By Scott Stafford
While in the midst of budget negotiations for fiscal 2012 in the Joint Select Committee on Deficit Reduction, commonly known as the supercommittee, Sen. John Kerry has asked President Barack Obama to set aside $5.1 billion for heating aid in 2013.
That is the level at which LIHEAP was funded in fiscal 2010.
"In light of new and alarming projections about the cost of home heating oil in New England this coming winter, I am writing to appeal early in the budgeting process for special attention to the Low Income Home Energy Assistance Program (LIHEAP) which, as you know, has sustained severe and damaging cuts over the last several years despite a growing need," Kerry wrote in a letter to the president.
Meanwhile, local families and aid agencies are closely watching the price of energy and the thermometer as winter starts closing in. And unless someone acts soon, many local families could find themselves living in the cold.
According to Don Atwater, executive director of the Berkshire Community Action Council, the status of LIHEAP funding for this coming winter is daunting.
"With the federal deficit and the supercommittee, we have no idea what is going to happen this year," he said.
Since the fiscal 2012 budget has not been set, federal programs are funded at 2011 levels through a temporary budget continuance resolution passed by Congress until Nov. 16, Atwater noted. After that, Congress will have to pass
another continuation or allow federal programs to end.
The supercommittee was formed to cut $1.5 trillion from the federal deficit as a condition of a compromise budget bill passed by Congress and signed by the president in August. The six Democrats and six Republicans have until Nov. 23 to come up with a plan.
Until then, the fate of the LIHEAP program and its funding will be unknown.
At current funding levels. Atwater noted, the roughly 11,000 Berkshire County applicants for heating aid will receive about $400 in heating aid, Atwater said. Last year it was $1,100 per household.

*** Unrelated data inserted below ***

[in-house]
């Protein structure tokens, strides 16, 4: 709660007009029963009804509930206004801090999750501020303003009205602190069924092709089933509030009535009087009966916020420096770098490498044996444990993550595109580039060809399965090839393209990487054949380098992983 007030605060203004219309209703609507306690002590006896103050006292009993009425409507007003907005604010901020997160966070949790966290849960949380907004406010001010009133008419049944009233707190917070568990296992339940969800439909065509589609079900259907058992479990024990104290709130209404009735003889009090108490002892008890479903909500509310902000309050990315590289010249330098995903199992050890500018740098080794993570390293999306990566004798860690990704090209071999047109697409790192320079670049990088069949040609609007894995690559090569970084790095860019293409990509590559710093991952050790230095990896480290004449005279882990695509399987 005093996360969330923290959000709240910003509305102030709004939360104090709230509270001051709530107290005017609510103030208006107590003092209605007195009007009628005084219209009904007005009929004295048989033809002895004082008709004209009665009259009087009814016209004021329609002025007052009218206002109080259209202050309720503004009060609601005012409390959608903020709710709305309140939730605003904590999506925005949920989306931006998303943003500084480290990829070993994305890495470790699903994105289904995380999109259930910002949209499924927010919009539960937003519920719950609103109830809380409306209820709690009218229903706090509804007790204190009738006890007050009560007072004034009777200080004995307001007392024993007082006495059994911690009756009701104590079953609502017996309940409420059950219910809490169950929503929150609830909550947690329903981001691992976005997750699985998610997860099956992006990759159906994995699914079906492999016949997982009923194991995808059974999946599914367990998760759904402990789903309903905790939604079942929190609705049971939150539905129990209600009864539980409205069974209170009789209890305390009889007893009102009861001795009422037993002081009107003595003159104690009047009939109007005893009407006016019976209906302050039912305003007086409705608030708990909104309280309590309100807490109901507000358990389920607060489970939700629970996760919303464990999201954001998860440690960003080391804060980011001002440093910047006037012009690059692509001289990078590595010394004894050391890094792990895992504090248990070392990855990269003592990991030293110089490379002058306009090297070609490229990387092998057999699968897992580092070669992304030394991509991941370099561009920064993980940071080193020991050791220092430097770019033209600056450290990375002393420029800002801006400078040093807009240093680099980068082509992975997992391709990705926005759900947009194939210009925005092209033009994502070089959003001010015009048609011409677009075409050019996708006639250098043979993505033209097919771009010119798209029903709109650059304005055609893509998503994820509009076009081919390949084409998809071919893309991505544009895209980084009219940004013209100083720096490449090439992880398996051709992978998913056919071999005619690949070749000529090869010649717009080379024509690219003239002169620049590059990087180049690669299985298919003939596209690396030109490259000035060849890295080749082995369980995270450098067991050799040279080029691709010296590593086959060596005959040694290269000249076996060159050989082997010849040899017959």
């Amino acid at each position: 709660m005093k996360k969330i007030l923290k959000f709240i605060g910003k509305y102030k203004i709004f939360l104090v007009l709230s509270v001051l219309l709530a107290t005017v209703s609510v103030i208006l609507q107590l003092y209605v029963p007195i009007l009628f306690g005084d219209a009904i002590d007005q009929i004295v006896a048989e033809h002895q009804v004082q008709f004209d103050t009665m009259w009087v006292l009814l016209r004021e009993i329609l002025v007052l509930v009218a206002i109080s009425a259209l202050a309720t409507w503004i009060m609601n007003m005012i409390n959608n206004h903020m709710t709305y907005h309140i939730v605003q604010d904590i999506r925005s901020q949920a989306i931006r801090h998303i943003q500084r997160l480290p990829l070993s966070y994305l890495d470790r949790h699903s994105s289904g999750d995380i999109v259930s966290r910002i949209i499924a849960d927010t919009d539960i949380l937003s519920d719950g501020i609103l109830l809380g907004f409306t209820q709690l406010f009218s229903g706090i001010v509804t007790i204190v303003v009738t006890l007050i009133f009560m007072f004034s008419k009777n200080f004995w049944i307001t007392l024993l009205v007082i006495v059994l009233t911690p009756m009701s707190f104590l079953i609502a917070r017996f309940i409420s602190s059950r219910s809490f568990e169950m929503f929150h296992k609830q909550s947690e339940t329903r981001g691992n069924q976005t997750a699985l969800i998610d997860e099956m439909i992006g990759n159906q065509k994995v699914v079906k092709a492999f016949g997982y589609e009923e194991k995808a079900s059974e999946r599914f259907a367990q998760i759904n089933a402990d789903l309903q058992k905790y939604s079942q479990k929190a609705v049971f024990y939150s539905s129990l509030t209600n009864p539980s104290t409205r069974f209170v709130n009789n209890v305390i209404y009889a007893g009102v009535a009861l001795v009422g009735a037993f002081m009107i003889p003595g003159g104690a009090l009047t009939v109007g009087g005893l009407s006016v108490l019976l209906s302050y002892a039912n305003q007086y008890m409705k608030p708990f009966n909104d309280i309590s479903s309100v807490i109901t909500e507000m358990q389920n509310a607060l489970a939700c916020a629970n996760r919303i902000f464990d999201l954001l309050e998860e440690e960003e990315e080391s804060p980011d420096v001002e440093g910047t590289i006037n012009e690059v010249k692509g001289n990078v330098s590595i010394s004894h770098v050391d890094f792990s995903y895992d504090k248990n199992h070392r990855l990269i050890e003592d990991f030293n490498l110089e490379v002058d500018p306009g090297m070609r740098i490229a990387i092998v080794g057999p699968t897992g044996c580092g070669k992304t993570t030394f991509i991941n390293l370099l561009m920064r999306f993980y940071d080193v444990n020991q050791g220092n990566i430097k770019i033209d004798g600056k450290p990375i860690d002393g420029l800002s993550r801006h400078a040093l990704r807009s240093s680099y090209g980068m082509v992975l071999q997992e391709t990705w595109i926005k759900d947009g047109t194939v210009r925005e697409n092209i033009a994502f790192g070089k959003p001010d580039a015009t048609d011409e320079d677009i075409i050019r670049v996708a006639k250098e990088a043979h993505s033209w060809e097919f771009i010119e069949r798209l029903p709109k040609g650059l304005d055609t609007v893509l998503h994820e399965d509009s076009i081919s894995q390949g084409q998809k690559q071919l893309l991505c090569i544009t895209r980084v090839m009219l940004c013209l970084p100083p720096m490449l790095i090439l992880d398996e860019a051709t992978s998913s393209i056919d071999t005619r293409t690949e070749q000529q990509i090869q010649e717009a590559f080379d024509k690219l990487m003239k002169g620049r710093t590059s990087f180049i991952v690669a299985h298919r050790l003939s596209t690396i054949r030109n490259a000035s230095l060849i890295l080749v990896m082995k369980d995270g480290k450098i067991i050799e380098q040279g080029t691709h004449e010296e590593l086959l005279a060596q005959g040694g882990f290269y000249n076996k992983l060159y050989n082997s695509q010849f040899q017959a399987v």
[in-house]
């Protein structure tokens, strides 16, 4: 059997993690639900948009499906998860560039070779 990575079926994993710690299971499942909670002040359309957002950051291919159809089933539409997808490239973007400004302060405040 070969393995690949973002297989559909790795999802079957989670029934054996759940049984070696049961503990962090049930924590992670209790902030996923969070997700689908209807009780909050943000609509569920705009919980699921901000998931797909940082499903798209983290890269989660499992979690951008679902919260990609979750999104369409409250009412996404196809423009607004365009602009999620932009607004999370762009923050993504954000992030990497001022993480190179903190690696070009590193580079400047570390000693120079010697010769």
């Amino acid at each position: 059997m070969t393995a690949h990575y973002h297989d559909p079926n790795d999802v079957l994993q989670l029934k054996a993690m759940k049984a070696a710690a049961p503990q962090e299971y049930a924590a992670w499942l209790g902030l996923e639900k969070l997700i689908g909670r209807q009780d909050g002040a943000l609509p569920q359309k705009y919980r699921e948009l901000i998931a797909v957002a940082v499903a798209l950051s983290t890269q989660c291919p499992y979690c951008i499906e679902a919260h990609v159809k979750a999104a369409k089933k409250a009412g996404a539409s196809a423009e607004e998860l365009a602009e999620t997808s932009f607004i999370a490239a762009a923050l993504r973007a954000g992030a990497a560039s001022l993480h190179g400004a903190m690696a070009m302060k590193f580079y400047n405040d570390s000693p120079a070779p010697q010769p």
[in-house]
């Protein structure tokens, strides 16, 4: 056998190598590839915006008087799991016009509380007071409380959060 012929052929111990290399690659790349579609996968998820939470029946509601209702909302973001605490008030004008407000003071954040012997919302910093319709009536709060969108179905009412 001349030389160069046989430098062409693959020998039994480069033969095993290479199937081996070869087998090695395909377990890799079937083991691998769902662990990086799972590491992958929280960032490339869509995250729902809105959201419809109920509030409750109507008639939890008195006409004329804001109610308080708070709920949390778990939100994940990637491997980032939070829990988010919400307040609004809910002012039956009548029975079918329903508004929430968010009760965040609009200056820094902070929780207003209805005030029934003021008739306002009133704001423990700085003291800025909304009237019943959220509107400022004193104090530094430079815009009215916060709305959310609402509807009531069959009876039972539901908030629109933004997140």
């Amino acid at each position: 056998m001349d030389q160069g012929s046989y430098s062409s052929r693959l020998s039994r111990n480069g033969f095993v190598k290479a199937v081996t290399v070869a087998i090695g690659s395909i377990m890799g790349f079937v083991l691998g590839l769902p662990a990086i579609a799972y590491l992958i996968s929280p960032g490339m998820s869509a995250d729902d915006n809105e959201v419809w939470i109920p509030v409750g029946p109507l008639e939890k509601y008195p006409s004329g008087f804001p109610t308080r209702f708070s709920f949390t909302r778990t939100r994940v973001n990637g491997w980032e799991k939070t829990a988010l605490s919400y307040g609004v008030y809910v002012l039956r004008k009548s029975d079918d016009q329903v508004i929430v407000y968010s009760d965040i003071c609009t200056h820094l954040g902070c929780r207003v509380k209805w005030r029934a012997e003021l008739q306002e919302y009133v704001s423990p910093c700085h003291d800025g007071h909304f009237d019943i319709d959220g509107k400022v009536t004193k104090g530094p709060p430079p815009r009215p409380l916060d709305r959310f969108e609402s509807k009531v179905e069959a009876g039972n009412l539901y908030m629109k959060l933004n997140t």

At that rate, he added, this year's funding will be exhausted by November, but he is hoping Congress will infuse the program with more cash before that happens.
"Serving on the Joint Select Committee for Deficit reduction, I am particularly aware of our difficult budget situation and the need to make difficult choices now and in the future," Kerry wrote in his letter to the president. "However, I want to stress, as you have, that it is wrong to disproportionately squeeze programs that are a lifeline, literally, for seniors and the working poor who have already been disproportionately hurt by the economic conditions of the last years."
Kerry noted that there are more than 880,000 households in Massachusetts that use home heating oil "to survive our harsh winters -- and with the increase in prices we are already seeing many of them apply for assistance."
Estimates show "the average household will have to spend $2,493 this heating season compared to $2,300 last year," Kerry wrote. "Given these limited family budgets, cuts would mean many may have to choose between heating their homes, cutting back on medications or feeding their families. These are choices American families should never have to make, even in a time of fiscal restraint. Home heating oil is too critical an issue of economic survival for many in New England to have it fall in the order of federal priorities."
According to Chris Farrell, spokesman for Berkshire Gas, the price for natural gas in Berkshire County this winter is expected to remain the same as last winter at $1.39 per therm.
"We will be very close to the current price, barring extremely cold weather," Farrell said. "But we are confident that price will remain stable."
According to a report issued by the U.S. Energy Information Administration on Wednesday, "The average price paid by households in the Northeast this winter for heating oil may be the highest ever, almost $3.71 per gallon, more than double the average cost of natural gas."
That is an increase of more than 10 percent.
The report notes that in seven years, the cost of heating oil has more than doubled.
And given the current federal budget situation, Atwater noted, nobody knows from one month to the next what will happen with LIHEAP, which could force many Berkshire County families into a precarious set of choices -- whether to buy heat, food or health care.
"The deficit is an important issue we need to deal with," Atwater said, "but we've got to be careful that it is not done on the backs of the poor."